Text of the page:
We have piping courses designed for Beginners, Intermediate Beginners and Advanced Beginners. Each course has defined and highly achievable goals. Students learn using a “practice chanters”, a smaller form of the “chanter”, used to play the melody on bagpipes (shown in the photo above). At the end of these three courses, students who follow our program should be able to play some simple tunes on a nearly complete set of pipes. Learn More
Novice Pipers continue their training on full sets of pipes, including the chanter and all drones (as shown in the above photo), learn a number of tunes and are taught how to play in pipe bands and other ensembles. We are very happy to help people whose earlier plans to learn the pipes were cut short, and people who wish to qualify for membership in police and fire department or union bands. Learn More
In our three Beginning courses, and in our Novice Pipers course, students receive a good grounding in traditional Irish and in other styles of piping. This Advanced Irish Piping course is designed for more advanced pipers who may not be familiar with traditional Irish music played on the pipes and/or who wish to increase their repertoire of Irish tunes beyond the usual simple parade tunes. Learn More
About our School
We have established a new and innovative School of Piping called Ceol na nGleannta (Music of the Glens) We are happy to provide piping lessons to students at all ages and all levels. We can also arrange drumming lessons and lessons on the Irish tin whistle.
“Ceol na nGleannta” is Irish and Scots Gaelic for “Music of the Glens”. We chose this name for our school because our main location is in Glenwood Landing, Long Island. Three neighboring towns in the area use the word “Glen” in their names – in English “glen” means “valley’ – because the valleys, hills, bays and inlets of the north shore of Long Island area reminded European people who traveled here of the beautiful glens of Ireland and Scotland. The nearby City of Glen Cove was meant to be named, with a slight variation, after one of them: “Glencoe” in Scotland.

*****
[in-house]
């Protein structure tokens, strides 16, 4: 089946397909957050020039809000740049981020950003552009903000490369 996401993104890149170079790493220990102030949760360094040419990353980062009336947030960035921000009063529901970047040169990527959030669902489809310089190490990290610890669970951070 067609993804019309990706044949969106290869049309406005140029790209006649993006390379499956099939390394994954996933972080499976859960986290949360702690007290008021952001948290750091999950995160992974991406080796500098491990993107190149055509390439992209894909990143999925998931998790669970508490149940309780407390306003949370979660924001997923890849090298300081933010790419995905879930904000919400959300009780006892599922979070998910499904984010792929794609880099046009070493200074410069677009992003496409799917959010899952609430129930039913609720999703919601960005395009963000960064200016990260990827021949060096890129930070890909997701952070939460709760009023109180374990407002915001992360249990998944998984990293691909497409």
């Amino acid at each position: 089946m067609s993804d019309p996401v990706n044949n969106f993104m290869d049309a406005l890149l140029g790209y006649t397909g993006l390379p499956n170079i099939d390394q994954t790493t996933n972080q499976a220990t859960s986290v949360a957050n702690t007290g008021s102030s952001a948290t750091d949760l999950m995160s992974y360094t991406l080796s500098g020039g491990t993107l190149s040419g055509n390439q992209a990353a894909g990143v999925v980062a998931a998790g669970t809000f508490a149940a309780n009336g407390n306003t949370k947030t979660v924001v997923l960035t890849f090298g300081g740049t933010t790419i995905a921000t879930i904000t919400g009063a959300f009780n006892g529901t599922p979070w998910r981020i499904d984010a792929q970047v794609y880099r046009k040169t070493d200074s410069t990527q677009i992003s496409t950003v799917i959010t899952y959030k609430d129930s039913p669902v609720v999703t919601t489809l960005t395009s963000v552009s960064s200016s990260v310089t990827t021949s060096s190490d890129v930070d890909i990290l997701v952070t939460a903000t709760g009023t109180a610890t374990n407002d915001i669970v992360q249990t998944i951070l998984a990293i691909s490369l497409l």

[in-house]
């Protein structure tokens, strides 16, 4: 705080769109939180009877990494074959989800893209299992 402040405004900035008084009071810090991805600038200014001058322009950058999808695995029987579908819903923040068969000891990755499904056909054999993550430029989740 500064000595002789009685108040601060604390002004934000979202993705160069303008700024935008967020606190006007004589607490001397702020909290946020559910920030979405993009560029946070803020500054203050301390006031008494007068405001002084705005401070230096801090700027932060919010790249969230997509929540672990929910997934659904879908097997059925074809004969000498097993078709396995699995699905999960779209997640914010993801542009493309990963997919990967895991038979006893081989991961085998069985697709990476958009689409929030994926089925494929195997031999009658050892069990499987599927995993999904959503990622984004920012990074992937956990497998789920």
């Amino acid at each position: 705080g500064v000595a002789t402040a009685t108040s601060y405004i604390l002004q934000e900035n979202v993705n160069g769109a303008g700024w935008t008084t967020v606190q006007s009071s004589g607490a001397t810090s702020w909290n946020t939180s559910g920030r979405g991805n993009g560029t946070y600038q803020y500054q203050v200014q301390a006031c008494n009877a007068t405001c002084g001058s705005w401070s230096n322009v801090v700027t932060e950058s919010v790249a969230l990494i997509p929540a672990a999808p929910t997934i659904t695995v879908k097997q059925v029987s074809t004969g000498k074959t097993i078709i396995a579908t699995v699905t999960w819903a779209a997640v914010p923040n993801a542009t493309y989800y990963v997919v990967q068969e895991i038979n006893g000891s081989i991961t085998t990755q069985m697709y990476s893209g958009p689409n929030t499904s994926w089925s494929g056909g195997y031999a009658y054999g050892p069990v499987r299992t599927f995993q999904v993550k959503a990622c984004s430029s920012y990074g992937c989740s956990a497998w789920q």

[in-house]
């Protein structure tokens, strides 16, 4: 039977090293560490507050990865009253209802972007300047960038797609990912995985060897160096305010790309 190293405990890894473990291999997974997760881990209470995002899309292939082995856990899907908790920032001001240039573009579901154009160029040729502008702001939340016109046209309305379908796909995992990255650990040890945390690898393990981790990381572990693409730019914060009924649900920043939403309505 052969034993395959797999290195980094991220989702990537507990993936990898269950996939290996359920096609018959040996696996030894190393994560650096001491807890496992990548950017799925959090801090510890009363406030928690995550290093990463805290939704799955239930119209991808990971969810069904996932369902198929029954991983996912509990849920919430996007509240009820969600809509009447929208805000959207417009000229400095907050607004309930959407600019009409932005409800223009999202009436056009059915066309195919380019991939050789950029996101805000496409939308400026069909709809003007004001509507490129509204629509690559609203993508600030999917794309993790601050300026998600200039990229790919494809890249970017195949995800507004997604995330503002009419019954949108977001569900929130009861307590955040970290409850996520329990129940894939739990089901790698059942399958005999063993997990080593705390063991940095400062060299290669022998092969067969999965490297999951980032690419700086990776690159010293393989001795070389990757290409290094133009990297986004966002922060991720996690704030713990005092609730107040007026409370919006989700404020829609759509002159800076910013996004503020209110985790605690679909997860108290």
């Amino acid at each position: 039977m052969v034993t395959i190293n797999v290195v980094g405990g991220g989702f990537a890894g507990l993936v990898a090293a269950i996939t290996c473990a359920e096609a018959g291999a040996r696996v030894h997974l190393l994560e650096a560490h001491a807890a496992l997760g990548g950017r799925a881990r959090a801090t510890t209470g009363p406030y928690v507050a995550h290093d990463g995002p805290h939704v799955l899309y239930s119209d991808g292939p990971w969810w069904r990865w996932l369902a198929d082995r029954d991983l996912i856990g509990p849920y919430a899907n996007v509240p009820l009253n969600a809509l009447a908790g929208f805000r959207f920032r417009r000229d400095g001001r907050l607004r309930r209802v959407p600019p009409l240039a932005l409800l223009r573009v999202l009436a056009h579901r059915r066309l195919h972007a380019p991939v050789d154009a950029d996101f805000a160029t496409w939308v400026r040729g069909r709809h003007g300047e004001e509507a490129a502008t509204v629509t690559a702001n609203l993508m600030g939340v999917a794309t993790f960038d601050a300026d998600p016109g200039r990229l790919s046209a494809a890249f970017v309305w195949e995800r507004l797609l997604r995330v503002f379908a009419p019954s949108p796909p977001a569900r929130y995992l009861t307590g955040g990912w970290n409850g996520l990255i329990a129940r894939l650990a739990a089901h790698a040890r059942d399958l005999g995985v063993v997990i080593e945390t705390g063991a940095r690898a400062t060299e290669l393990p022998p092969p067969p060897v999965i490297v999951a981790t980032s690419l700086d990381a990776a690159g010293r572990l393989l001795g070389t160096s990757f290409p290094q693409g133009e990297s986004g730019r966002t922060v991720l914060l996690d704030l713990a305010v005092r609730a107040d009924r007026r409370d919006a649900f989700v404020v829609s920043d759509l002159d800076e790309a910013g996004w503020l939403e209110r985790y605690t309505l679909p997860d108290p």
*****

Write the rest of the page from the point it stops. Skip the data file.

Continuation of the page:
Pipers Robert Patrick Lynch and John Francis McManus have been playing the pipes, the “great” Gaelic bagpipes of Ireland and Scotland, for over forty years. They specialize in traditional Irish music of the same sort played by traditional Irish musicians on other instruments and they also teach music in the closely related Scottish style, as well as general music as appropriate for the pipes.
They have a proven ability to develop dedicated students from absolute beginners to pipers capable of playing a number of tunes on full sets of pipes within ten months. They also assist students who wish to revive previously abandoned piping dreams and they work with accomplished pipers who wish to broaden their musical horizons, especially relative to learning authentic traditional music not often available in pipe band settings.
To arrange lessons, please contact us at 516-782-7494.